Special thanks to State Representative Alyssa Keny-Guyer; Multnomah County Commissioner Vega Pederson; Michael Hall and Quiet Clean PDX; Mary Peveto and Neighbors for Clean Air; Kellie Barnes; Cameron Stewart and Relay Resources; Osmani Alcaraz-Ochoa and VOZ; Stan Penkin; Bob Sallinger from Audubon; Michelle Crim and the Bureau of Planning and Sustainability; Senior Policy Director Asena Lawrence on the Fish team; and the many stakeholders who helped shape this Resolution.
The Next Target in Portland’s War on Pollution? Gas-Powered Leaf Blowers
Nigel Jaquiss in Willamette Week
Portland City Government To Transition Away From Gas-Powered Leaf Blowers
Rebecca Ellis in OPB News
Portland Plans to Get Rid of City's Gas-Powered Leaf Blowers Starting in 2021
Everton Bailey Jr. in The Oregonian
Pictured above: Rep. Keny Guyer Policy Advisor Jason Trombley, County Commissioner Vega Pederson, Commissioner Fish Senior Policy Advisor Asena Lawrence.
Last Saturday, I attended a wedding at the First Congregational Church in downtown Portland. My friends Denise and Julius tied the knot in the presence of family and friends. Their relationship has taught me life lessons I will never forget. And their story reminds me why Portland is such a special place.
Ten years ago, Denise and Julius were homeless, living under a bridge. Outreach workers from JOIN helped them find their first apartment together. At the time, I served as Housing Commissioner for the City. I asked my friend Marc Jolin (Executive Director of JOIN) if I could deliver a meal to one of their clients over the holidays. That’s how I was first introduced to Denise and Julius.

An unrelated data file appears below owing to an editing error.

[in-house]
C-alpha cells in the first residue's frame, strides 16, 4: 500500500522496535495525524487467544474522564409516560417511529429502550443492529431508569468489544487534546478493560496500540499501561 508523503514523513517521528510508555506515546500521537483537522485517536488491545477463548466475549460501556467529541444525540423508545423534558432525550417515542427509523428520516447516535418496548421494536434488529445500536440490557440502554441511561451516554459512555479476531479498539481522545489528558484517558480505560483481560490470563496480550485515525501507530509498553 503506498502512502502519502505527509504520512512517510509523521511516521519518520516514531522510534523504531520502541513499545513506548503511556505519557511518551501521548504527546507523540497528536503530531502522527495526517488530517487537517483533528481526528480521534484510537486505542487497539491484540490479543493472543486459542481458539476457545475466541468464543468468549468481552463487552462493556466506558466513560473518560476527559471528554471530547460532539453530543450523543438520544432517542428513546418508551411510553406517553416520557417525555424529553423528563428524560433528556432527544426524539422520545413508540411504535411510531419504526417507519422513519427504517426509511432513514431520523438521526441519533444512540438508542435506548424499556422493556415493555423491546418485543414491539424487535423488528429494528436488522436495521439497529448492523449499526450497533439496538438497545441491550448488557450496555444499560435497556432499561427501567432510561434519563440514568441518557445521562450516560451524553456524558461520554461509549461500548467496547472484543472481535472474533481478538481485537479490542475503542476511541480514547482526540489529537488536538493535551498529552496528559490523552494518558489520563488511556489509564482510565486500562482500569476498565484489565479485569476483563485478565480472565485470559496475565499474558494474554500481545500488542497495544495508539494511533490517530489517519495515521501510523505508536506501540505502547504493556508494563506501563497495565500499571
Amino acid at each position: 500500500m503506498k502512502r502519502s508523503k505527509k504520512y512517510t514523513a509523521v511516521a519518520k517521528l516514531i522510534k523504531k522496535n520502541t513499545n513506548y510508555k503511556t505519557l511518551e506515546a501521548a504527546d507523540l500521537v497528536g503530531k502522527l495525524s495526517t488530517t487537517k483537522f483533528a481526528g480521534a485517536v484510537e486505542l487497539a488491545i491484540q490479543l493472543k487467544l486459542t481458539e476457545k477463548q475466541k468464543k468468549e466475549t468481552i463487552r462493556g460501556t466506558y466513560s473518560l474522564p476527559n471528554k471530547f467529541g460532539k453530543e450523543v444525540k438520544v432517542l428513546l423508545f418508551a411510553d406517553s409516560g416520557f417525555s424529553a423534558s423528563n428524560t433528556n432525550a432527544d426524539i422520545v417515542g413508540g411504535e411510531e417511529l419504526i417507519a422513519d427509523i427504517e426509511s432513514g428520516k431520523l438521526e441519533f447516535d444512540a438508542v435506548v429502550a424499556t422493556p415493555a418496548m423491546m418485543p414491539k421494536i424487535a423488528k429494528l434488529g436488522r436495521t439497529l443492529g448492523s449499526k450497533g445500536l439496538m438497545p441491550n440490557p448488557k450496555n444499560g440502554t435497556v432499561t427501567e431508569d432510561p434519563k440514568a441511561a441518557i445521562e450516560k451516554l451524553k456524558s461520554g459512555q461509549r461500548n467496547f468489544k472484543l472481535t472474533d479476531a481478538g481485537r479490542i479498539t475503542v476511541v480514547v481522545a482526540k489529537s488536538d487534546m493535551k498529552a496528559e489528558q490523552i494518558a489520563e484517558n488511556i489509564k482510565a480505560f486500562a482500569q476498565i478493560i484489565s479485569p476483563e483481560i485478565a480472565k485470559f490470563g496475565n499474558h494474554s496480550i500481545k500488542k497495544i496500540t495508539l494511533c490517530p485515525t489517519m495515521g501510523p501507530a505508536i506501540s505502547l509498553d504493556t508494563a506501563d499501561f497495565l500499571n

On Christmas Eve, my family visited them at their apartment off Powell and 72nd. They were kind and welcoming. Later, I became part of their informal support group and we were able to help them in other ways. Over the years, they faced significant adversity – evictions, financial challenges, disabilities, and major healthcare setbacks. Their story of resilience and grace is inspiring enough, but what I witnessed on Saturday was even more powerful.
Denise and Julius volunteer for Potluck in the Park and have served on the board of the non-profit. They have brought hope to the lives of literally thousands of people. And they serve as role models of what it means to be deeply engaged in your community.
Originally, their plan was to get married in Vancouver – it would be cheaper than getting married in Oregon. But their friends and colleagues at Potluck in the Park had a different plan. They started a GoFundMe campaign, lined up donations including a two-night stay in the downtown Hilton, rented the church, and reunited long lost family members. And, as a result, Denise and Julius had a wedding that truly honored their commitment to each other.
Thanksgiving is a time to count our blessings. This year I’m grateful for my friendship with Denise and Julius. For the Potluck in the Park family that organized an unforgettable wedding. For the JOIN family that every day helps people transition from our streets to safe homes. And for all those who believe that housing and healthcare are basic human rights.